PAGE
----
Taita College students do the hard environmental mahi
Earlier this week, Taita College students and Greater Wellington Regional Council staff got stuck in planting 1000 trees and shrubs at Te Awa Kairangi / Hutt River in a positive effort to regenerate native bush alongside the river.
Greater Wellington river ranger, Travis Moody says, "It was great to have Taita College students back at the river helping with native revegetation work - there was a lot of hard work involved in planting trees into the stony ground, so we're absolutely proud of their effort to get the job done.
"These planting days are a vital initiative to restoring indigenous vegetation in our river corridors; creating habitat and food sources for native biodiversity, and enabling positive community engagement."
The locally sourced native species, which include rimu, tо̄tara, mataī, rewarewa and rata, will take pride of place in the river corridor for many generations to come if they establish successfully.
Greater Wellington councillor, Josh van Lier says, "We rely on the community's eagerness and involvement to help bring these events to life, which ultimately enhance the area for the whole community to enjoy.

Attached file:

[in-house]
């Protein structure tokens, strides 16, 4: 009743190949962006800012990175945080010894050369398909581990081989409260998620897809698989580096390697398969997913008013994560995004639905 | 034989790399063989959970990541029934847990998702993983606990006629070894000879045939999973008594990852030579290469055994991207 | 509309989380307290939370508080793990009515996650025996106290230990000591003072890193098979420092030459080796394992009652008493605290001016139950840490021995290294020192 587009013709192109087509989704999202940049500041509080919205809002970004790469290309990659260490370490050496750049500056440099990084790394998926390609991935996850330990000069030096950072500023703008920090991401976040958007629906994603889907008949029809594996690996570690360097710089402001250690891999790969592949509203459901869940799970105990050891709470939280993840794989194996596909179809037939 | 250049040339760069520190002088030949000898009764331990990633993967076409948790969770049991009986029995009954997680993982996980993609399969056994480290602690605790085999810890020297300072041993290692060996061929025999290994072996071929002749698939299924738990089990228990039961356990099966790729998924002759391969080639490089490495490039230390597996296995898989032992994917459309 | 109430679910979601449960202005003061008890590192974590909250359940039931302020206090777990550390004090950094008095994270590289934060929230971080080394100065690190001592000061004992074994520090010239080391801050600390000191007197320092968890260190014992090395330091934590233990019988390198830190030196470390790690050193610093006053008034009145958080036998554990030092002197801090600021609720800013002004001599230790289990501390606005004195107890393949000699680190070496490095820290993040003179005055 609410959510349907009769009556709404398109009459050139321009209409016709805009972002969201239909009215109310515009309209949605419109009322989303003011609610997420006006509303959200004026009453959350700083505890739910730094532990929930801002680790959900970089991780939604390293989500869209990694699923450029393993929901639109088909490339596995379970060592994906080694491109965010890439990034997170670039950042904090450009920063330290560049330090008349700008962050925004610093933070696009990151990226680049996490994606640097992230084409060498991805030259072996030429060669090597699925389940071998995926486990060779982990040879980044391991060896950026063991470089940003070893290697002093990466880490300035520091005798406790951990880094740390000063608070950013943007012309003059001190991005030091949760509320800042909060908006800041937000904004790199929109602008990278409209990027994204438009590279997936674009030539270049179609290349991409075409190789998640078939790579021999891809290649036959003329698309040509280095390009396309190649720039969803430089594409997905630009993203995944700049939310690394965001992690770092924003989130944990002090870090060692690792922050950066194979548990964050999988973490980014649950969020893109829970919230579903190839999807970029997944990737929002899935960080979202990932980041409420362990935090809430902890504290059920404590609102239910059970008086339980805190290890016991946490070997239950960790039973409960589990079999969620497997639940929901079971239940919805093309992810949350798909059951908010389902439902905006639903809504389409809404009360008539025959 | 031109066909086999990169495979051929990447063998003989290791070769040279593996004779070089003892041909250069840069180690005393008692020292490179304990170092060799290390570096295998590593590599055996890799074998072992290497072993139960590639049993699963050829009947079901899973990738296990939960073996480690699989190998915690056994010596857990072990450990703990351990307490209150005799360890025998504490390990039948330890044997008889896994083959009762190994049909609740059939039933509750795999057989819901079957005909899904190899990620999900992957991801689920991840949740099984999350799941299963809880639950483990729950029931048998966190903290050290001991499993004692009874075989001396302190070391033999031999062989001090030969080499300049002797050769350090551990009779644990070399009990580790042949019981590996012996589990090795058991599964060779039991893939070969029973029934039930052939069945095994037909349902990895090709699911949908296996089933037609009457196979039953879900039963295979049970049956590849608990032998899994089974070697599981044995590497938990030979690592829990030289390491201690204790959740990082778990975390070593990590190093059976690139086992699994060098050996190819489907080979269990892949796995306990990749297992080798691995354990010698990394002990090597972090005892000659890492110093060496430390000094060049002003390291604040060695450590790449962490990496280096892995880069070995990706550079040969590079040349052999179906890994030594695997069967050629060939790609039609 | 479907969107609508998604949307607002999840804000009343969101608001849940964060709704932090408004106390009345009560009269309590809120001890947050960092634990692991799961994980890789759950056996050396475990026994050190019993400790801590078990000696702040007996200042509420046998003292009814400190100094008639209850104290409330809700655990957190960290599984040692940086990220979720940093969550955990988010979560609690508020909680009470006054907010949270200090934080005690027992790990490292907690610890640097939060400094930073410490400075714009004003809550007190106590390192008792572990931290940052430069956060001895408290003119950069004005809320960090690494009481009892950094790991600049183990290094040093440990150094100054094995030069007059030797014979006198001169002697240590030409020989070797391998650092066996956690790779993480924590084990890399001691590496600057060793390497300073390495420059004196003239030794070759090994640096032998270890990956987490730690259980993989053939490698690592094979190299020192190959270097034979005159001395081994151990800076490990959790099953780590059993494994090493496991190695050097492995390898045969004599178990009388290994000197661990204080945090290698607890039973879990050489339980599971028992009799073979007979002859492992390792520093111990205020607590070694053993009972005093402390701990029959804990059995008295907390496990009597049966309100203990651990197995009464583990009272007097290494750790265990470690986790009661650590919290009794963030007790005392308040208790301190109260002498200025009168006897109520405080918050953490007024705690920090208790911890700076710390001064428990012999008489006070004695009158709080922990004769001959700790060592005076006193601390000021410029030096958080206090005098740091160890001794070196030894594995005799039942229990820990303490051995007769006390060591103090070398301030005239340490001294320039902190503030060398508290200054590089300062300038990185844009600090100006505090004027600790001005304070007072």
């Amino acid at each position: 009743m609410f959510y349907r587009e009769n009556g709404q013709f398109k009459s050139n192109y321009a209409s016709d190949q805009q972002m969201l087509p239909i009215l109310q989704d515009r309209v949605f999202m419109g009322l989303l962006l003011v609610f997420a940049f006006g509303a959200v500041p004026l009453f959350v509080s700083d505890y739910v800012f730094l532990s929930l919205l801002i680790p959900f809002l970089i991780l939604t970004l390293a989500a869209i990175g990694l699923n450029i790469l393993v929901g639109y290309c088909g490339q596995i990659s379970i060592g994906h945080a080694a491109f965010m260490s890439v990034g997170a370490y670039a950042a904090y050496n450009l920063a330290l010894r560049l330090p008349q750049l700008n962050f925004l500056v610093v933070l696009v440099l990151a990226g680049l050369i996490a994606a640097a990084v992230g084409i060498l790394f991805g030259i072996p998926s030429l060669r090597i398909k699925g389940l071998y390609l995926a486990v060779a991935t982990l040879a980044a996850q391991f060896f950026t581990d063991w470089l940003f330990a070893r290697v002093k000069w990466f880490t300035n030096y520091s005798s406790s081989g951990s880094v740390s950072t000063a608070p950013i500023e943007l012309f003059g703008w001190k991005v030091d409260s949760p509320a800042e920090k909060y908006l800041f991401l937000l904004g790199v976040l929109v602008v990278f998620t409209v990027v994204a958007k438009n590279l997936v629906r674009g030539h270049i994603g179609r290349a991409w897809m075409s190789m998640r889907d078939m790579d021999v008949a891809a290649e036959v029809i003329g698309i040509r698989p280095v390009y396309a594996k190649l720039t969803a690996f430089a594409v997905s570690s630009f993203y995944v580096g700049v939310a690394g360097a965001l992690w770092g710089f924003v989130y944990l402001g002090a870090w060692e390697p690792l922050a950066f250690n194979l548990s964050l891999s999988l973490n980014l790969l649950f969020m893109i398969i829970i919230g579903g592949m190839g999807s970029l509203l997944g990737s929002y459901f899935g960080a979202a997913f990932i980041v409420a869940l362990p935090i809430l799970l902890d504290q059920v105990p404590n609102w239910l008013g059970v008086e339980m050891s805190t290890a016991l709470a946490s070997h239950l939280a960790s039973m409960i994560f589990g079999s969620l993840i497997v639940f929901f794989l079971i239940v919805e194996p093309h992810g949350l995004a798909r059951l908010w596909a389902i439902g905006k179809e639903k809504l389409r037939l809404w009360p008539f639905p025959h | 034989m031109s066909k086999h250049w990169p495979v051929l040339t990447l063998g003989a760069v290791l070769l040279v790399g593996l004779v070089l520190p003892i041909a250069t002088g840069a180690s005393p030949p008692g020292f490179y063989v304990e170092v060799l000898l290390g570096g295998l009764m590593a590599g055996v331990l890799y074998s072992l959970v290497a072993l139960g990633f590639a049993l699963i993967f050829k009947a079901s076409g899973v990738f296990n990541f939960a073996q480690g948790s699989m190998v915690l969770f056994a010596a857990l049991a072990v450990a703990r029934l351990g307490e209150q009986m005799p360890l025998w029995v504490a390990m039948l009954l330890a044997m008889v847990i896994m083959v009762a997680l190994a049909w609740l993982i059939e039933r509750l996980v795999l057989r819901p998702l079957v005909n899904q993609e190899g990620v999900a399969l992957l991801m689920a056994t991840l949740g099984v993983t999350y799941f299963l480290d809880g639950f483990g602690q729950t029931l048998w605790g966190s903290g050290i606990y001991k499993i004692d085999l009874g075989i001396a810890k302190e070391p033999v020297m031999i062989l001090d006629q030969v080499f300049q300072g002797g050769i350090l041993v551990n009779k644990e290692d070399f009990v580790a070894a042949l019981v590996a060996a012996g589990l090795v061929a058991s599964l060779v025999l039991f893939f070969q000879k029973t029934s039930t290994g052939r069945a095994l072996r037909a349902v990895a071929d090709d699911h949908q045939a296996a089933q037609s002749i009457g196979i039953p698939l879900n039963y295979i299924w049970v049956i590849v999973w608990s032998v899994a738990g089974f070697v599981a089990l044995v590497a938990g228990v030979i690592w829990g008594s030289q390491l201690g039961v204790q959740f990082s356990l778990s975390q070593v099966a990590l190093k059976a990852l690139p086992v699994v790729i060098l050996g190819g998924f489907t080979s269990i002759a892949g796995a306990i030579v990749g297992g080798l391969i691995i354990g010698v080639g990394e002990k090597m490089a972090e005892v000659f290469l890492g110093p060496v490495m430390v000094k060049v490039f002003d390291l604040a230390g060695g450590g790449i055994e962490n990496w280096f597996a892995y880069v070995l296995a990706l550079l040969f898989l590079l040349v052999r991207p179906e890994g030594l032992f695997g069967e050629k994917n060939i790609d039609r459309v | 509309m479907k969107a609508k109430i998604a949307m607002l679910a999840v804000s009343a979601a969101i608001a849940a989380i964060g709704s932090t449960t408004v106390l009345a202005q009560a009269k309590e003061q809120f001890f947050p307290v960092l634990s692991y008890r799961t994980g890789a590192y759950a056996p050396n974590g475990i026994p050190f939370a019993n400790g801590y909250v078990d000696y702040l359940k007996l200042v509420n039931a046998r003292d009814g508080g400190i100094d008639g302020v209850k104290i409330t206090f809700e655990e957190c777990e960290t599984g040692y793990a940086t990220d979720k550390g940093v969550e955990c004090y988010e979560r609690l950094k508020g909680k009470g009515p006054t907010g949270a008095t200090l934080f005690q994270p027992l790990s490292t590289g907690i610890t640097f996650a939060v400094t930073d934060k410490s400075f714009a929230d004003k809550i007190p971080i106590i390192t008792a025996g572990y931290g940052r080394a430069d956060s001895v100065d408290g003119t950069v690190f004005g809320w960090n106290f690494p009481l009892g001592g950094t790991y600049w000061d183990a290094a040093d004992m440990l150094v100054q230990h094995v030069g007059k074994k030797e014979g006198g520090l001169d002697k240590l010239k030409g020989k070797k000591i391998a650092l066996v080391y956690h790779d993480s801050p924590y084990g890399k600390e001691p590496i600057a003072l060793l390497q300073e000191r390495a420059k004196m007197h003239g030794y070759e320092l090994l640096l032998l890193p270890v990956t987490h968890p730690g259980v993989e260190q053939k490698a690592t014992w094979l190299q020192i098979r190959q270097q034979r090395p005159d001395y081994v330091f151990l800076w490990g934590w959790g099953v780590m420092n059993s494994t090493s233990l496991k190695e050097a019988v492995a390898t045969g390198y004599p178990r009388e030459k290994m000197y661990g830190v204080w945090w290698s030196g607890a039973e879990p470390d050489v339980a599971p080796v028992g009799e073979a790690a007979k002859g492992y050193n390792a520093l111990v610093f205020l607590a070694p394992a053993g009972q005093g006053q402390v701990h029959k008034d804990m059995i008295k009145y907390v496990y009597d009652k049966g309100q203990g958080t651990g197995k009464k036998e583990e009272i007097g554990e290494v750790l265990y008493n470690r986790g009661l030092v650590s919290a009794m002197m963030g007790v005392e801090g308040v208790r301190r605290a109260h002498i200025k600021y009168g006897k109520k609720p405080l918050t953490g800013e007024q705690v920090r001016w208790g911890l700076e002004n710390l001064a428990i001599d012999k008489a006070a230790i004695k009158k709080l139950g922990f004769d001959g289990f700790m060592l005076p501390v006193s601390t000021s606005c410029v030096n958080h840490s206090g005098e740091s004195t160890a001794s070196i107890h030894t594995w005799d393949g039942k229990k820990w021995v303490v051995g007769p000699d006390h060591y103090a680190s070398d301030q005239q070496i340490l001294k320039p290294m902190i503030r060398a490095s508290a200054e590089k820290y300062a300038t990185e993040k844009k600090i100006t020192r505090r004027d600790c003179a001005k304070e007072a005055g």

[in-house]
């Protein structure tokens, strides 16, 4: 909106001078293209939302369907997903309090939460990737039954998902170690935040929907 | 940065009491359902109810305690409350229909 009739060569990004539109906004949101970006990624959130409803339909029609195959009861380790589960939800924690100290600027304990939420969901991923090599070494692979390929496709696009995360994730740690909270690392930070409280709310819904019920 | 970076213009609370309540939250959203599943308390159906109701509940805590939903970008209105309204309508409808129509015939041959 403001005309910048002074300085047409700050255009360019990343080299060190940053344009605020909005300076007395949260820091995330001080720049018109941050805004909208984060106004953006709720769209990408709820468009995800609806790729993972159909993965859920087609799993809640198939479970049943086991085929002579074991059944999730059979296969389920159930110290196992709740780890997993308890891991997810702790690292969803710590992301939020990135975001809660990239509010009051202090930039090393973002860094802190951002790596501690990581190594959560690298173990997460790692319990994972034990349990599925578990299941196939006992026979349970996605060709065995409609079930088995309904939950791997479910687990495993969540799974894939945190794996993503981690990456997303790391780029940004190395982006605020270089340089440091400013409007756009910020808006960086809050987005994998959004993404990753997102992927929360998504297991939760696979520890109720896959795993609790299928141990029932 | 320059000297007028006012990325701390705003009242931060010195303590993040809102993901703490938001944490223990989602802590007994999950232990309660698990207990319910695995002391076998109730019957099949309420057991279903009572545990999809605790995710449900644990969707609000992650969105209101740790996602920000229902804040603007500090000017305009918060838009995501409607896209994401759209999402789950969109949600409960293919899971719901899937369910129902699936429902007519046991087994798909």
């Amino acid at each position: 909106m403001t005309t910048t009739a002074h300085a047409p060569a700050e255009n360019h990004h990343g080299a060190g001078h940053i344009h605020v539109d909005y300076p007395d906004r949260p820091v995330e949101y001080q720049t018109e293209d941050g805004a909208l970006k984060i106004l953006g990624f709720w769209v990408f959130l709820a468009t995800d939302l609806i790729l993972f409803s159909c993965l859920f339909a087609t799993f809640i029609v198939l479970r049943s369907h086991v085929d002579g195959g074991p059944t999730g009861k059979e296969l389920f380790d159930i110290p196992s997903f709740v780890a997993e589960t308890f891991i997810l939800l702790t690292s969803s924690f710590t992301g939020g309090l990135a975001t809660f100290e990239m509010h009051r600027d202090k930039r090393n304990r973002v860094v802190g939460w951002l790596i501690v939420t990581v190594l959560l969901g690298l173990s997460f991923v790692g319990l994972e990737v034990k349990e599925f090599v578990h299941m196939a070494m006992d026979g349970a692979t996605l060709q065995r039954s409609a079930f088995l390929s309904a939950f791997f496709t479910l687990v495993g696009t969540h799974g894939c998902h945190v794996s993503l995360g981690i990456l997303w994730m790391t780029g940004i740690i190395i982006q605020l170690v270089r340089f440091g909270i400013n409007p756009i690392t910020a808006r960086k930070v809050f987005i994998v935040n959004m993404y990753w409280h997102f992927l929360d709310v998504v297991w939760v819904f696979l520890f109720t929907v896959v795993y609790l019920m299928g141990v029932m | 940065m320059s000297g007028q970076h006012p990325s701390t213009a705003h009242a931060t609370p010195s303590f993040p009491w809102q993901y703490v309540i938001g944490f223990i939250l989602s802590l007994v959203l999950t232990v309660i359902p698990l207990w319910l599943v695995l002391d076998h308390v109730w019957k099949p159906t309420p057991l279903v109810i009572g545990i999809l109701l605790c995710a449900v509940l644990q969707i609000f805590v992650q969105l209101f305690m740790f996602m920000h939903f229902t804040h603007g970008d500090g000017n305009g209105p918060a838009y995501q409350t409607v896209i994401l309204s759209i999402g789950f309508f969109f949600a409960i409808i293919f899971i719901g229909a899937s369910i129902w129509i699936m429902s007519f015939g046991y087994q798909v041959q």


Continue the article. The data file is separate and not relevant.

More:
"Other than planting days, young people are getting involved with more environmental activities. In partnership with other councils and volunteer groups, students are increasingly taking an active interest in wetland restoration, water monitoring and environmental science projects - as the evidence grows showing urgent action in these spaces is needed," adds Cr van Lier.
To keep up to date with nearby environmental events, subscribe to Greater Wellington's bi-weekly community newsletter, Tātou Rohe.
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